Da Vinci horse sculpture brought to life in bronze


A beeswax sculpture of a horse and rider by Leonardo da Vinci has been cast in bronze, completing a remarkable 500-year journey for the artwork.

The first bronze casting of Leonardo da Vinci's original "Horse and Rider" wax sculpture.
The first bronze casting of Leonardo da Vinci’s original “Horse and Rider” wax sculpture.

Confirmation that the wax sculpture was, indeed, by da Vinci, set in train a series of events that not only brought the work to life in bronze, but is also likely raise $US1 million for charity.

For over 25 years, the owner of the beeswax sculpture, businessman Richard Lewis, has kept the irreplaceable mold safe and carefully pondered its future.

Lewis has now joined forces with longtime art broker Rod Maly and certified fine-art appraiser Brett Maly, of Art Encounter in Las Vegas, to create a limited edition offering of the sculpture to the public.

Lewis has agreed to donate $US1 million to the Salvation Army based on sales of the edition.

Around 1508, da Vinci sculpted the renaissance figure in military regalia on a horse from a block of solid beeswax for his friend and benefactor, French military governor Charles d’Amboise.

The beeswax study was presumed to be a model for a larger, never-completed monument of the governor.

After his death in 1519, Leonardo’s star pupil, Francesco Melzi, inherited the sculpture along with the rest of Leonardo’s effects.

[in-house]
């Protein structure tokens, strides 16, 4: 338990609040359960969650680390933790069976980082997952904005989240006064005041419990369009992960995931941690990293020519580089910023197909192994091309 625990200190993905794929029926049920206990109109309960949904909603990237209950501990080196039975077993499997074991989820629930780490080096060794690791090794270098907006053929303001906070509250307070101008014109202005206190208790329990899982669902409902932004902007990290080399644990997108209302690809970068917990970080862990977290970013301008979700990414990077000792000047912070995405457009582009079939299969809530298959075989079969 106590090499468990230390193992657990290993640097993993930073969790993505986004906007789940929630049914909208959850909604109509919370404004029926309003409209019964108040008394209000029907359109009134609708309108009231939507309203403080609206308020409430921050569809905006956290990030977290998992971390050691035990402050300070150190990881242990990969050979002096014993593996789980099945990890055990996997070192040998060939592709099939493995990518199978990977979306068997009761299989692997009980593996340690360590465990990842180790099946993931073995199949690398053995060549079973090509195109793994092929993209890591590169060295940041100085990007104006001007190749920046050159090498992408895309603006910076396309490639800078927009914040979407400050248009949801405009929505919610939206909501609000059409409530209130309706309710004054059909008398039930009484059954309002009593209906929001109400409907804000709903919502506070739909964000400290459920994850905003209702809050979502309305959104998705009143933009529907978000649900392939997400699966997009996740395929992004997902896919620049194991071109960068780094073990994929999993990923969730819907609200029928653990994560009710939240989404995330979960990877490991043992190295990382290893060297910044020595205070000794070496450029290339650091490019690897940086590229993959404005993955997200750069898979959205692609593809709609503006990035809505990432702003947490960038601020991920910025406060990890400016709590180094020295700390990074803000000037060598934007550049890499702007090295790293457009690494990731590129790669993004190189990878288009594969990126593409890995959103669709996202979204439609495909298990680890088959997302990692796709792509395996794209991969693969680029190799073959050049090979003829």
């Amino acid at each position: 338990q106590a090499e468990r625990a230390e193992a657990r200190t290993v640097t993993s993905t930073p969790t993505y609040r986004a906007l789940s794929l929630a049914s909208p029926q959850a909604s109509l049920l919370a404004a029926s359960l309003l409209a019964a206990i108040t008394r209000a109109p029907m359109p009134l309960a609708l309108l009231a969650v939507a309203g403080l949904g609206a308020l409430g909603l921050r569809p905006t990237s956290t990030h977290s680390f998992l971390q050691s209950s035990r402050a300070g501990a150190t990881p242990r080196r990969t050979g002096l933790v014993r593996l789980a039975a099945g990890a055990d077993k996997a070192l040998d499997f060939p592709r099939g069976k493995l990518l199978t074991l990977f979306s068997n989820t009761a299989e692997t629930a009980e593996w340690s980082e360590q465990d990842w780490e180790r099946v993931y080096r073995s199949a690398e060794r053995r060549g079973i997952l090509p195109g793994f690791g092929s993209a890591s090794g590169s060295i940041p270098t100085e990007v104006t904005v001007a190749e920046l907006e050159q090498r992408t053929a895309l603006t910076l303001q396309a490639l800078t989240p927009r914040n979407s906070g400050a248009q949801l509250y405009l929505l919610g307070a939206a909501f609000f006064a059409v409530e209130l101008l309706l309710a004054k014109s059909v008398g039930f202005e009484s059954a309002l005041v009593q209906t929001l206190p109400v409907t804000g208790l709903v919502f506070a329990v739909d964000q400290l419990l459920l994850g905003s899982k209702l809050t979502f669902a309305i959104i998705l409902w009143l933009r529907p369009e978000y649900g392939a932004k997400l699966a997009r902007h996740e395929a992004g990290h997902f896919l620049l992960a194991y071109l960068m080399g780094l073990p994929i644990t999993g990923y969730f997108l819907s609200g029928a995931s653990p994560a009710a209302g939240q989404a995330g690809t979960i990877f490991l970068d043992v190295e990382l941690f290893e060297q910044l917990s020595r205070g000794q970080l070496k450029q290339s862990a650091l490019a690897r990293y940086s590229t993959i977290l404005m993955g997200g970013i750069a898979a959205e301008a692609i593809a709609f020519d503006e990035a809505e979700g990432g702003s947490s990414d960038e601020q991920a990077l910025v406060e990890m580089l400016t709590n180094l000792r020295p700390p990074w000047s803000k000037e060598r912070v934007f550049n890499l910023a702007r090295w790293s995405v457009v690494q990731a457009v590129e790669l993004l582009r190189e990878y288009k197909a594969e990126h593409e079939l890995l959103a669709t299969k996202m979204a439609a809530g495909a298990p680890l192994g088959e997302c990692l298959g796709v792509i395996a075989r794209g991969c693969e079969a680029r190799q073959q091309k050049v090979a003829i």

It is believed to have remained with his family, in Italy, until the 1930s when it was taken to Switzerland for safekeeping, as war broke out.

The beeswax model is well documented in the scholarly work “Leonardo da Vinci: Scientist, Inventor, Artist” by Otto Letze and Thomas Buchsteiner.

In “Leonardo: Discovering the Life of Leonardo da Vinci” French author Serge Bramly discussed the artist’s lifelong interest in horses and how they moved.

In 1985, a group of businessmen traveling to Switzerland was shown the hand-carved sculpture in beeswax.

Intrigued, they contacted the foremost authority on the life and works of da Vinci, Dr Carlo Pedretti, to authenticate the work.

Following a thorough examination of the beeswax, on July 10, 1985, Professor Pedretti proclaimed in writing, “In my opinion, this wax model is by Leonardo himself,” and dubbed the one-of-a-kind sculpture “Horse and Rider”.

The "Horse and Rider" sculpture by Leonardo da Vinci.
The original beeswax “Horse and Rider” sculpture by Leonardo da Vinci.

Based on the authentication, they decided it was imperative to create a mold from the delicate wax sculpture to preserve the work and honour the artist’s intent.

Fascinated with the story and importance of the discovery, Lewis, an engineer and real estate businessman, took possession of the original work in New York, along with all the supporting documentation.

Twenty-five years later, the mold was restored and cast in bronze at one of the country’s oldest fine-art foundries, The American Fine Arts Foundry in Burbank, California.

In May 2012, upon examination of the bronze sculpture cast from the mold, Pedretti exclaimed, “Perfect, perfect, perfect!”

The limited run of bronze castings are being offered in four distinct patinas, each carefully selected to faithfully honor Leonardo’s vision.

The sculptures, with base, measure about 12 inches long, 12 inches high and 7 inches wide – identical dimensions to Leonardo’s beeswax original.

The original beeswax sculpture, as well as the cast and the resulting bronze replicas, were recently unveiling at the Greystone Mansion in Beverly Hills, California.

Reports suggest the replicas will be sold for $US25,000 to $US35,000.

Da Vinci was born in 1452. He was an apprentice artist by the age of 14 and started his own workshop by 20. He died in 1519.

The new "Horse and Rider" mold taken from Leonardo's beeswax sculpture.
The new “Horse and Rider” mold taken from Leonardo’s beeswax sculpture.


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